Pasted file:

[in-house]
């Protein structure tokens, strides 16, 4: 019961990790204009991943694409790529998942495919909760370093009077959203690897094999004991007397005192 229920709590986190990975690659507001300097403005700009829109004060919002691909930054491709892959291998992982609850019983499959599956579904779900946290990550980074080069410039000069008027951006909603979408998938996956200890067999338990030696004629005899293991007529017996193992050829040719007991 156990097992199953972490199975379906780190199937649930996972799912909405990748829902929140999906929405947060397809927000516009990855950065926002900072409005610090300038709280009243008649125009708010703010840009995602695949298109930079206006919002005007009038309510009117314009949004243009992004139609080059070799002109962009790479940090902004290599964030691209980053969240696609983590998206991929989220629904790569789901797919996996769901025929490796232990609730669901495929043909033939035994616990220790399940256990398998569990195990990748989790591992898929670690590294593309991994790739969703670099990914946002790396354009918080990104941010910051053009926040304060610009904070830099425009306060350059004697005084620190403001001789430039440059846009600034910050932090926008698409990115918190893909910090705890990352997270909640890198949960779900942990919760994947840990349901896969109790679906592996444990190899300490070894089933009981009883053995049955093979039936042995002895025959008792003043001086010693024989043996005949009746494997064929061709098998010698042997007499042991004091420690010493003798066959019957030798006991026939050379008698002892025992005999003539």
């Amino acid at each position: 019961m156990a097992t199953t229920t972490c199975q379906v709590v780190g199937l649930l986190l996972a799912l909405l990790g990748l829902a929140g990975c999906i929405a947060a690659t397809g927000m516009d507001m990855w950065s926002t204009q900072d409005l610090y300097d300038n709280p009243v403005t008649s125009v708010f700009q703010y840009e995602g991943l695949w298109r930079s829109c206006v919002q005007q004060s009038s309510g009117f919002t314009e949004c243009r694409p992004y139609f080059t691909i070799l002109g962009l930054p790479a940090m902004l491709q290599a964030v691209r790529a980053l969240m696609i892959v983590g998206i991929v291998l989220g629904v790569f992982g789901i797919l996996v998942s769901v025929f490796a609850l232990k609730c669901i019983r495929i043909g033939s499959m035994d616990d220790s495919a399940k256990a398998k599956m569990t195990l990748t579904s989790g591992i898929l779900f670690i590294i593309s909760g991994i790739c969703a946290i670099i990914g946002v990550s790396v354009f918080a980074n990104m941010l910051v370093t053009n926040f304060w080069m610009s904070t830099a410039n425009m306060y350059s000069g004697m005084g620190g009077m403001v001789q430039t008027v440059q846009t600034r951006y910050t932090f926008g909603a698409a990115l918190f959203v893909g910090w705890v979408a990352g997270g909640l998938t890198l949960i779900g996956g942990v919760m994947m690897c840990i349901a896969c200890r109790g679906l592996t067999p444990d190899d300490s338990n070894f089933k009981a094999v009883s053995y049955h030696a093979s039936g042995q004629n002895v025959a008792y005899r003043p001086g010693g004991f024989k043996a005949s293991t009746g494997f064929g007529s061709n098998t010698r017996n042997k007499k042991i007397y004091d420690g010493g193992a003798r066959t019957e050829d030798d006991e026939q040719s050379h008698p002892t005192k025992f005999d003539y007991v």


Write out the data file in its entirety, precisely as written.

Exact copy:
[in-house]
């Protein structure tokens, strides 16, 4: 019961990790204009991943694409790529998942495919909760370093009077959203690897094999004991007397005192 229920709590986190990975690659507001300097403005700009829109004060919002691909930054491709892959291998992982609850019983499959599956579904779900946290990550980074080069410039000069008027951006909603979408998938996956200890067999338990030696004629005899293991007529017996193992050829040719007991 156990097992199953972490199975379906780190199937649930996972799912909405990748829902929140999906929405947060397809927000516009990855950065926002900072409005610090300038709280009243008649125009708010703010840009995602695949298109930079206006919002005007009038309510009117314009949004243009992004139609080059070799002109962009790479940090902004290599964030691209980053969240696609983590998206991929989220629904790569789901797919996996769901025929490796232990609730669901495929043909033939035994616990220790399940256990398998569990195990990748989790591992898929670690590294593309991994790739969703670099990914946002790396354009918080990104941010910051053009926040304060610009904070830099425009306060350059004697005084620190403001001789430039440059846009600034910050932090926008698409990115918190893909910090705890990352997270909640890198949960779900942990919760994947840990349901896969109790679906592996444990190899300490070894089933009981009883053995049955093979039936042995002895025959008792003043001086010693024989043996005949009746494997064929061709098998010698042997007499042991004091420690010493003798066959019957030798006991026939050379008698002892025992005999003539």
């Amino acid at each position: 019961m156990a097992t199953t229920t972490c199975q379906v709590v780190g199937l649930l986190l996972a799912l909405l990790g990748l829902a929140g990975c999906i929405a947060a690659t397809g927000m516009d507001m990855w950065s926002t204009q900072d409005l610090y300097d300038n709280p009243v403005t008649s125009v708010f700009q703010y840009e995602g991943l695949w298109r930079s829109c206006v919002q005007q004060s009038s309510g009117f919002t314009e949004c243009r694409p992004y139609f080059t691909i070799l002109g962009l930054p790479a940090m902004l491709q290599a964030v691209r790529a980053l969240m696609i892959v983590g998206i991929v291998l989220g629904v790569f992982g789901i797919l996996v998942s769901v025929f490796a609850l232990k609730c669901i019983r495929i043909g033939s499959m035994d616990d220790s495919a399940k256990a398998k599956m569990t195990l990748t579904s989790g591992i898929l779900f670690i590294i593309s909760g991994i790739c969703a946290i670099i990914g946002v990550s790396v354009f918080a980074n990104m941010l910051v370093t053009n926040f304060w080069m610009s904070t830099a410039n425009m306060y350059s000069g004697m005084g620190g009077m403001v001789q430039t008027v440059q846009t600034r951006y910050t932090f926008g909603a698409a990115l918190f959203v893909g910090w705890v979408a990352g997270g909640l998938t890198l949960i779900g996956g942990v919760m994947m690897c840990i349901a896969c200890r109790g679906l592996t067999p444990d190899d300490s338990n070894f089933k009981a094999v009883s053995y049955h030696a093979s039936g042995q004629n002895v025959a008792y005899r003043p001086g010693g004991f024989k043996a005949s293991t009746g494997f064929g007529s061709n098998t010698r017996n042997k007499k042991i007397y004091d420690g010493g193992a003798r066959t019957e050829d030798d006991e026939q040719s050379h008698p002892t005192k025992f005999d003539y007991v």